posted by jon1270 at 3:27 AM on January 16, 2010

Here is a life cycle analysis of CFLs vs incendescent bulbs. It demonstrates (based on Danish data) emissions of ~80% less for CO2, NOx, SO2, CH4, fly ash and mercury for the CFL based on similar light production. (Mercury reduction is due to the output to the environment at the power station. Localised spillages due to breakage of CFL would result in a small localised release of mercury vaopuir which needs to be handled carefully, though not with the level of care that has so freaked out poor jbenben earlier in the thread.) These figures assume a comparartive life time of 8000hrs vs 1000 hours implying the CFL has to operate on average 60% longer than the inca to achieve any comparative emission reduction.

The CFL requires approximately five times more energy for production (1.7kWh for the CFL, 0.29kWh for the inca) but this is small in comparison to the lifetime comparative savings (16.7kWh lifetime use for the CFL, 82.2kWh for the inca).

There is some vidence that if people save money on energy they spend it on other things which engnder other energy use, however the evidence suggests that the added energy use corresponds to only a fraction of the energy saved (previously).

Apart from subsidies, governments keen on CFLs have also pushed the CFL industry into lowering prices (because they used to be even more prohibitively expensive), and the industry has responded in part by reducing quality assurance.

Can you demonstrate this? Government do support technologies they see as having long term public benefits, though this is generally with the aim of pushing the cost down through innovation. This paper suggests the learning rate for CFLs is ~18%, ie the cost reduces by 18% for every doubling in production. So we would have expected to see reductions in the cost of the technology over time, given the rates of expansion in production.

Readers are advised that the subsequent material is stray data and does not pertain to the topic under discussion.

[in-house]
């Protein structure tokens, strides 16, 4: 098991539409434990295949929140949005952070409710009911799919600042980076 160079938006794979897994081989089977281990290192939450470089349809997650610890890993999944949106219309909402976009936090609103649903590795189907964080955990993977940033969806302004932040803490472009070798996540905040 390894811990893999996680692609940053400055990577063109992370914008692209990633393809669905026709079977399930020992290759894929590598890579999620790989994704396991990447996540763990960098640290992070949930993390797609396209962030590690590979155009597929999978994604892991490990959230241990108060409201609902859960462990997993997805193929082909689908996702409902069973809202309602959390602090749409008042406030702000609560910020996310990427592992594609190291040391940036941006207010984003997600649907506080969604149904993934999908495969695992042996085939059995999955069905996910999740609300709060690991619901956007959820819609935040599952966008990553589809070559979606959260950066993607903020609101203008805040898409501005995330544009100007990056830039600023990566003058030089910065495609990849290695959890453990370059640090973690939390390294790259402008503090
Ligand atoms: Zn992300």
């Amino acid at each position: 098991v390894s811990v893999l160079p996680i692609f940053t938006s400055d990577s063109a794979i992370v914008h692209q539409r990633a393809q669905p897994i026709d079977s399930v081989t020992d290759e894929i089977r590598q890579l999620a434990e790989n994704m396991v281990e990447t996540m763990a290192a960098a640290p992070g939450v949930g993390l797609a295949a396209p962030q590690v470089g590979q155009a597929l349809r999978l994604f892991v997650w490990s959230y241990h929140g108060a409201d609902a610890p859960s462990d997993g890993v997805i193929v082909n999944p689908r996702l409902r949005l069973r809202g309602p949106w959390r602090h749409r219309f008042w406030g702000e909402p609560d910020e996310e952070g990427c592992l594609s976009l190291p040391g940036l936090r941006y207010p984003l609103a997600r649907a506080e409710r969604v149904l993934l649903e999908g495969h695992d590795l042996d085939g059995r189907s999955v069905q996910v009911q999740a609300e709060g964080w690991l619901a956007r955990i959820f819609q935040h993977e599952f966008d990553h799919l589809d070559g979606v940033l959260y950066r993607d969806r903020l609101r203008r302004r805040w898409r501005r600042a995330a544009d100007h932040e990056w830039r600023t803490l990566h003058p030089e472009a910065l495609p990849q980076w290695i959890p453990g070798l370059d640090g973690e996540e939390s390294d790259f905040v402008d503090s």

It is also worth noting that in the UK, utilities have some obligations to help reduce carbon emissions through a mechanism called the Carbon Emissions Reduction Target, they can select the methodology for acheving their reduction themselves on the basis of least cost. they have uniformly selected CFLs as the main method for meeting their obligation.

It is worth bearing in mind that there are an estimated 33 billion light bulbs around the world light bulbs worldwide consuming 2600TWh per year, that's 19% of global electricity use, and 30% of this consumption by the residential sector (Mills & Schleich, 2009, Resource and Energy Economics). This is a huge area where societal and technological change could massively reduce carbon emissions.
posted by biffa at 3:41 AM on January 16, 2010 [1 favorite]

Small windmills: in urban environments and without careful siting work, I'd agree. But if it's your only power option and you have the resource and you choose a reliable design, then they work great.
posted by scruss at 5:43 AM on January 16, 2010

Hi scruss, are there that many places which fit that bill though? The prices for small turbines are incredibly high, e.g. the new quiet revolution turbines are 4x-5x the cost of large scale turbines per kW installed in the UK, the Proven are 2.5x cost/kW and I struggle to see how that level of cost can be justified, especially when the turbines seem to regularly underperform. A new QR near me delivered considerably less than promised then shucked a blade within the first year. A row of 6kW Provens nearby have a capacity factor <5%, and while that is a siting issue its doesnt do the wider wind sector any good to have turbines constantly idle in public view.
posted by biffa at 7:20 AM on January 16, 2010

If your motivation in this question is finding a way to dismiss the entire "green" project and go on with your life the way you want to, this will not be of interest to you.